Dataclysm

Dataclysm

Dataclysm by Christian Rudder

The market is flooded with social science/big data/”think smarter” books. I read a few a couple years ago and I’ve been hesitant to try another. They all say the same things and aren’t especially enlightening. I blame Freakanomics for this. However, a friend recommended Dataclysm to me, so I decided to give it a try. Unfortunately, it only held up for a few chapters before I found myself trapped in pages of fluff.

1) WEIRD

A lot of social science research is done on WEIRD participants – white, educated, industrialized, rich, democratic because that’s the easiest people for professors to reach.

2) Wooderson’s Law, based on Dazed and Confused, states that men’s tastes don’t change.

I’ve never seen this movie, but ok.

3) Prafall Effect states that a competent person becomes more likable after making a mistake.

Is perfection boring? Is it better to make a mistake (maybe on purpose) and fix it?

4) Nostalgia used to be called Swiss sickness.

It’s always nice to find out where words come from.

5) The average word length of the top 100 words on Twitter is longer than those of the Oxford English Corpus.

4.3 vs 3.4. At first, this seemed surprising, but on second thought, there’s no room for extraneous words in tweets. There’s an important footnote saying that hashtags like #reallylongwordsthatarenotwords were not counted.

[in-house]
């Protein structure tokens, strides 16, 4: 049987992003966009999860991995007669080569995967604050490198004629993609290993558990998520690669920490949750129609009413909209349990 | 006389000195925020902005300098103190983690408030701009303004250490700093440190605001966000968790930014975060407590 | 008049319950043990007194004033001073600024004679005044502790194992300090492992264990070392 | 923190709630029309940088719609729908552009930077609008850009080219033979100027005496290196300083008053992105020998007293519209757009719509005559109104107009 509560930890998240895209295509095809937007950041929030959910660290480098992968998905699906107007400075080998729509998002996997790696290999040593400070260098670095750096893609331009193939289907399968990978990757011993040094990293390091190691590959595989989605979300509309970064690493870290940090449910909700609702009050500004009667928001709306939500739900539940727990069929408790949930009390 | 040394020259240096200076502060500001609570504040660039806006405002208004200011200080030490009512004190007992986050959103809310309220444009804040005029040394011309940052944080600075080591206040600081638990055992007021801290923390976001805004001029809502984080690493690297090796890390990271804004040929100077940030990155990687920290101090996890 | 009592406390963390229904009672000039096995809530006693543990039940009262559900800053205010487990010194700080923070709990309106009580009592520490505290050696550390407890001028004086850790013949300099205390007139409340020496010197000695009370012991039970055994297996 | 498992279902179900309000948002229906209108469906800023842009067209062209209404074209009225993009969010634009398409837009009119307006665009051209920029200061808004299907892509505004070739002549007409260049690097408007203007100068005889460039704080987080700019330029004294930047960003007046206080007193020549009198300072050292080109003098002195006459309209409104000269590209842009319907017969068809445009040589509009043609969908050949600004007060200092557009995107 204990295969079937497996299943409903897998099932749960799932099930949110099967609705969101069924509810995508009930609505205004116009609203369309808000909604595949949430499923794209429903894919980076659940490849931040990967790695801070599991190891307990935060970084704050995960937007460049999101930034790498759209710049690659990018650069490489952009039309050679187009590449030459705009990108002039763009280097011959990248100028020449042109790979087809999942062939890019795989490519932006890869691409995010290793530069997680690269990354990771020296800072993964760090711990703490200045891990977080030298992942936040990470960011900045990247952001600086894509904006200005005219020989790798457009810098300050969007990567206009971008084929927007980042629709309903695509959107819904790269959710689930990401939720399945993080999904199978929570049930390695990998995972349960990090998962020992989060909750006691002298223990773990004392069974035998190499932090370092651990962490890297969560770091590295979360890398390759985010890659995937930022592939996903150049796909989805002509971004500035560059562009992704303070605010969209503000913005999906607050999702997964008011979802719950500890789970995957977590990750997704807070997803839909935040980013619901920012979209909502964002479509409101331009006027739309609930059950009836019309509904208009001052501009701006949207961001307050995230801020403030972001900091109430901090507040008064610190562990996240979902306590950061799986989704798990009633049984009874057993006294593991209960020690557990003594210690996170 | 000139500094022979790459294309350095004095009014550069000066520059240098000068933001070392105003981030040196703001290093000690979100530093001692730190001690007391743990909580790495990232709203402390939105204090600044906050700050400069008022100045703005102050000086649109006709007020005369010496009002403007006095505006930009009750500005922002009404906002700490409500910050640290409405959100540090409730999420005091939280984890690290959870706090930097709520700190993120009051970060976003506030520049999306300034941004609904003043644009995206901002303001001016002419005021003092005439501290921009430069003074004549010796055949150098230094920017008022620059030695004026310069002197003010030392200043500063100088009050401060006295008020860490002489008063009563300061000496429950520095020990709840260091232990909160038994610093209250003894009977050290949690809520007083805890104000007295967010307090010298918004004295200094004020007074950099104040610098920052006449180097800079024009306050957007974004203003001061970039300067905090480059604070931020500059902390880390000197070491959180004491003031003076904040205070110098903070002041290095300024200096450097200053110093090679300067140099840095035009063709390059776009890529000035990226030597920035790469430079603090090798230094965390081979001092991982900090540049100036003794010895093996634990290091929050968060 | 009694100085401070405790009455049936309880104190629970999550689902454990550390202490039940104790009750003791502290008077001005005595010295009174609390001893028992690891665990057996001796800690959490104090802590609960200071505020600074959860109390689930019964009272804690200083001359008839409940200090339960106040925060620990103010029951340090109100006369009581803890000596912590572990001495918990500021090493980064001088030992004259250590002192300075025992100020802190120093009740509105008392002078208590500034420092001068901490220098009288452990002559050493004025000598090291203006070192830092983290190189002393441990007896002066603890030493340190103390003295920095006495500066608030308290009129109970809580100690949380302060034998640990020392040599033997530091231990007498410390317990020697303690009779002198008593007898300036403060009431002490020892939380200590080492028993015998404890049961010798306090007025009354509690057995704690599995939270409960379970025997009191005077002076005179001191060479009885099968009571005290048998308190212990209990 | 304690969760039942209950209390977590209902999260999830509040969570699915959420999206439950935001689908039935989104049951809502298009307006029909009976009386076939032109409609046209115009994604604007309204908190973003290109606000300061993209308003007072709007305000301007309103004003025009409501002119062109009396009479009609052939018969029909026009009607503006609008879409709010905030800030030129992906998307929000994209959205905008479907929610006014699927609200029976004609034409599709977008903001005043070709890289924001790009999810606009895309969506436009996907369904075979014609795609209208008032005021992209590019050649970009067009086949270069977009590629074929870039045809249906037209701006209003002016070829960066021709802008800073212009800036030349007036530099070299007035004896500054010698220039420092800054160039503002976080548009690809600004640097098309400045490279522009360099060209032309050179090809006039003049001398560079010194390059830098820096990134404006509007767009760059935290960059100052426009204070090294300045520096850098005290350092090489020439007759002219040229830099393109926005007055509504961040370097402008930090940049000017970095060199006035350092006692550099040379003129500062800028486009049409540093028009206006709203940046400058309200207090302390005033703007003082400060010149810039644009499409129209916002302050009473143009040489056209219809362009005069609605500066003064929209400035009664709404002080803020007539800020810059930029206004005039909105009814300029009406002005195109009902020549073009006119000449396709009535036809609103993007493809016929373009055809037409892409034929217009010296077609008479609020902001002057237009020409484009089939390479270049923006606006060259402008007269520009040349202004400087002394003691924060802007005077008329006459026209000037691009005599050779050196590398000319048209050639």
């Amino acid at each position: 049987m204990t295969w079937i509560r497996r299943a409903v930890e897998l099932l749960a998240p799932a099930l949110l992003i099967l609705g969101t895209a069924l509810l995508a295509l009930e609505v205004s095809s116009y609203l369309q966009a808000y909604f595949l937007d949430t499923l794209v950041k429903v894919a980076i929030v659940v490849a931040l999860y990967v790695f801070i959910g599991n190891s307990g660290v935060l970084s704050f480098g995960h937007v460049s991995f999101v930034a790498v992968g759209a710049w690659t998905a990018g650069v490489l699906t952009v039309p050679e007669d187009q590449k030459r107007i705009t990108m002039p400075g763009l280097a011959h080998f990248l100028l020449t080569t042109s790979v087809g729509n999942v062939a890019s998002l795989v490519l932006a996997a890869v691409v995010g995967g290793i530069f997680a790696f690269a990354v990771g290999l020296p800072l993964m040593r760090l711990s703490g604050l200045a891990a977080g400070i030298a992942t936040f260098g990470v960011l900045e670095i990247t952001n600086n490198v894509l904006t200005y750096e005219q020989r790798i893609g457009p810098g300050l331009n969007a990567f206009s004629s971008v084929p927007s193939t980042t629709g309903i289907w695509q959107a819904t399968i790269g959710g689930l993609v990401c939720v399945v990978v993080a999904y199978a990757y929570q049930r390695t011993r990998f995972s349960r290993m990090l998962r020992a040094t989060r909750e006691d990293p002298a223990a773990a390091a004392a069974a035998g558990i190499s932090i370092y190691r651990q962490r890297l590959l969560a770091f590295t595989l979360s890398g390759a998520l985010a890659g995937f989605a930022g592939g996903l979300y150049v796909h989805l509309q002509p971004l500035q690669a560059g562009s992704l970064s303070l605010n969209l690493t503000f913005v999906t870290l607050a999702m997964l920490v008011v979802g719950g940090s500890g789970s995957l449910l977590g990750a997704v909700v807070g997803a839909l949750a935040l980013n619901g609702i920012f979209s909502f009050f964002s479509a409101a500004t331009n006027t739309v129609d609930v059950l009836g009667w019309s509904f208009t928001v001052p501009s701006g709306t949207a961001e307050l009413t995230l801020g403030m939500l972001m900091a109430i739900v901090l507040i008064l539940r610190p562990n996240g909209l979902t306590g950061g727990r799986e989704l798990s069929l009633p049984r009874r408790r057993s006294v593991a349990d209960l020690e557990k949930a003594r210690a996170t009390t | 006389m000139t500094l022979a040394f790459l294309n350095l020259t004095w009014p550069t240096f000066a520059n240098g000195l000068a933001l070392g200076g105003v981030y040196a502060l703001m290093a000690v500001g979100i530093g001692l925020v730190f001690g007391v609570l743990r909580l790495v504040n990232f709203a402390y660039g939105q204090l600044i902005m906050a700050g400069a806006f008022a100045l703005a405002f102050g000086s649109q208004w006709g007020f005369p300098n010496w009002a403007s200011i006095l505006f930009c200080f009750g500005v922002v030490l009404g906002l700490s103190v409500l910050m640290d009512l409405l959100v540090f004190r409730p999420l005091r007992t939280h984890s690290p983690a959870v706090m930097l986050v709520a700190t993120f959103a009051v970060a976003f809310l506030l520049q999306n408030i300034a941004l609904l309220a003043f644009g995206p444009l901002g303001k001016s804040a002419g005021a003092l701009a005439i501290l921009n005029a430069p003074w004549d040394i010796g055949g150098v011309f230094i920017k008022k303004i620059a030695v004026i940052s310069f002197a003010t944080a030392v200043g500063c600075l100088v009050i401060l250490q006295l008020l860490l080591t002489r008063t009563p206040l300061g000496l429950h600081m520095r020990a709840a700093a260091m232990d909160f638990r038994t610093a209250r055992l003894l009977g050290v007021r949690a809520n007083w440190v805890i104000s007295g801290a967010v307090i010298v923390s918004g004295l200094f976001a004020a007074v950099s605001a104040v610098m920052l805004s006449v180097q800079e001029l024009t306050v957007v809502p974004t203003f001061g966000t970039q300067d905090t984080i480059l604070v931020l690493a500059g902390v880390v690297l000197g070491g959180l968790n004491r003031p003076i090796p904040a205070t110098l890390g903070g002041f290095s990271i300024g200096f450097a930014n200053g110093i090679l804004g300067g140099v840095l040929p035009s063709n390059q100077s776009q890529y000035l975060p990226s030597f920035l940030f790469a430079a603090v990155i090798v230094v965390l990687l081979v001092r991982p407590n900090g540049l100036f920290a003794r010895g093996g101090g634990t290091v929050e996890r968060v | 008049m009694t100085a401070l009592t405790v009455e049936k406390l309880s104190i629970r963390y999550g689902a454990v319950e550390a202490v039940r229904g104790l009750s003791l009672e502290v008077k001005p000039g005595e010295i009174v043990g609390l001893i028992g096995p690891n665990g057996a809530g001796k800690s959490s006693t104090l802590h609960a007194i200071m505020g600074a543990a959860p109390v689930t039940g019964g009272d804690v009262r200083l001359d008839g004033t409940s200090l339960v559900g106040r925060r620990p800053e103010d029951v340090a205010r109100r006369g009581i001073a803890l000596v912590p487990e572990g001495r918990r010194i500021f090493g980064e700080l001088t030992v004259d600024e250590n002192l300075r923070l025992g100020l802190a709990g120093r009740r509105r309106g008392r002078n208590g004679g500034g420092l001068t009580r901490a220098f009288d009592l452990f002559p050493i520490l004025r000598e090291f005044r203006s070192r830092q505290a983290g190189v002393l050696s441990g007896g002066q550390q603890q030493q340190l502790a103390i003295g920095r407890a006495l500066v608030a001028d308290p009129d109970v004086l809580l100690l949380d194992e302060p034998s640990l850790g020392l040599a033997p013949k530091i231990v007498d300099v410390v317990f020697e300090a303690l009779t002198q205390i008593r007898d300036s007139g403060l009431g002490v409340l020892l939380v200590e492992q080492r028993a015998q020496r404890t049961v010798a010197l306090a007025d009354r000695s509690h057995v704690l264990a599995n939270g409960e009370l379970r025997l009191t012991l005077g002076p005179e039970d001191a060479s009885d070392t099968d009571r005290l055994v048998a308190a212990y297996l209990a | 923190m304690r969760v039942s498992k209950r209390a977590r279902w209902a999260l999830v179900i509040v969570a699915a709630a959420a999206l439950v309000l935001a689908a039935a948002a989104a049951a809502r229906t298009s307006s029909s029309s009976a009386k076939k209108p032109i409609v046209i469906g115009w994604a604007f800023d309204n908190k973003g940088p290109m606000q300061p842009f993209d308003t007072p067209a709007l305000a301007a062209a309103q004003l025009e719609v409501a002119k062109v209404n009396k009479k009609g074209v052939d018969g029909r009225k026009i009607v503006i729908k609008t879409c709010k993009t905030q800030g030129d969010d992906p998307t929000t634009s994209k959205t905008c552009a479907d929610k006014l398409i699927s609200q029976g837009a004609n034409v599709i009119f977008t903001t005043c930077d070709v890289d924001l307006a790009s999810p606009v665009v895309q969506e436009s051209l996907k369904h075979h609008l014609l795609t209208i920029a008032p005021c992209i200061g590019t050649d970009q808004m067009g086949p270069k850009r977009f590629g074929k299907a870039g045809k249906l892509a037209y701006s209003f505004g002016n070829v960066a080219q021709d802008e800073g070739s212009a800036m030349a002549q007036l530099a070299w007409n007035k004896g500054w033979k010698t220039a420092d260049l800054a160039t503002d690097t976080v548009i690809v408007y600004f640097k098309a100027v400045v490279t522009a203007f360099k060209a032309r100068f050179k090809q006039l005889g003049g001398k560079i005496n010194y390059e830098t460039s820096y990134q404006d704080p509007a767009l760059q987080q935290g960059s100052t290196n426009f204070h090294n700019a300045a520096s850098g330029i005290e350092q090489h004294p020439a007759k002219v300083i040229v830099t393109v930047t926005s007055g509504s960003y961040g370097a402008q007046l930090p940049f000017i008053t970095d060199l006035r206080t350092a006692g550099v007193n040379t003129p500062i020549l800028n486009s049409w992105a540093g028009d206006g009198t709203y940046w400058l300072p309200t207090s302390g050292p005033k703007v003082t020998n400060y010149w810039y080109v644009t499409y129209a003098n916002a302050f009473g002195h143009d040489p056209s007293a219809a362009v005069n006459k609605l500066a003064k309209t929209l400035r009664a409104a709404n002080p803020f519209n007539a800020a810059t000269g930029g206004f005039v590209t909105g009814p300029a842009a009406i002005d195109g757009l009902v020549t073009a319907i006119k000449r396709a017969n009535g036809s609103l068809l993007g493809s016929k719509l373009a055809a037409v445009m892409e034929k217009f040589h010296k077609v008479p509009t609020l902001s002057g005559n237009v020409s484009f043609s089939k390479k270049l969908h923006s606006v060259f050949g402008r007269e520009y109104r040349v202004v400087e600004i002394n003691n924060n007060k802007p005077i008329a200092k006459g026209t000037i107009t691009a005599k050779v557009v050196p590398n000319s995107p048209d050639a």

6) Pixar put bathrooms in the center of its office to facilitate small talk among different teams.

Having worked at 9 offices now, I know how work environment means everything. Do you get depressed the moment you walk in? Do you have a 360 view of Boston? Do you work in a cubicle that echoes when you talk? I think companies should spend more money on interior design. It probably saves them money over time by increasing productivity and reducing turnover.

7) One of the most famous pieces of news to come out of OkCupid is its experiment with Love is Blind day, during which they hid pictures to see what effect it would have on messages and dates.

It turns out the relative attractiveness of the pair was not a factor in self reported happiness. To show that these people were not self selected, Rudder shows that they messaged hotter people more outside of this experiment. I still think his argument is weak though. Are these people just happy because they participated in the experiment and it wasn’t disastrous?

8) Women aren’t hired for their ability.

This is very controversial, but it’s an interesting point that I have never heard before – probably because it’s not politically correct. If there’s evidence that women aren’t hired for their ability, then can that partially explain why they don’t seem to perform as well? Very controversial, but at the very least, it’s possible.

9) Zipf Law states that the frequency of words used is such that its rank times the number of occurrences is constant.

The most popular words are much more popular than somewhat popular words. A type of power law.

10) #TeamFollowBack – what a brilliant idea.

One of the funniest parts of the book is the chart that shows a huge spike in the number of Mitt Romney’s Twitter followers.

 

The best way to summarize how I felt about Dataclysm is that near the end, I turned the page and saw the word “Coda.” The book was over. What. Ok. I’m glad.

 

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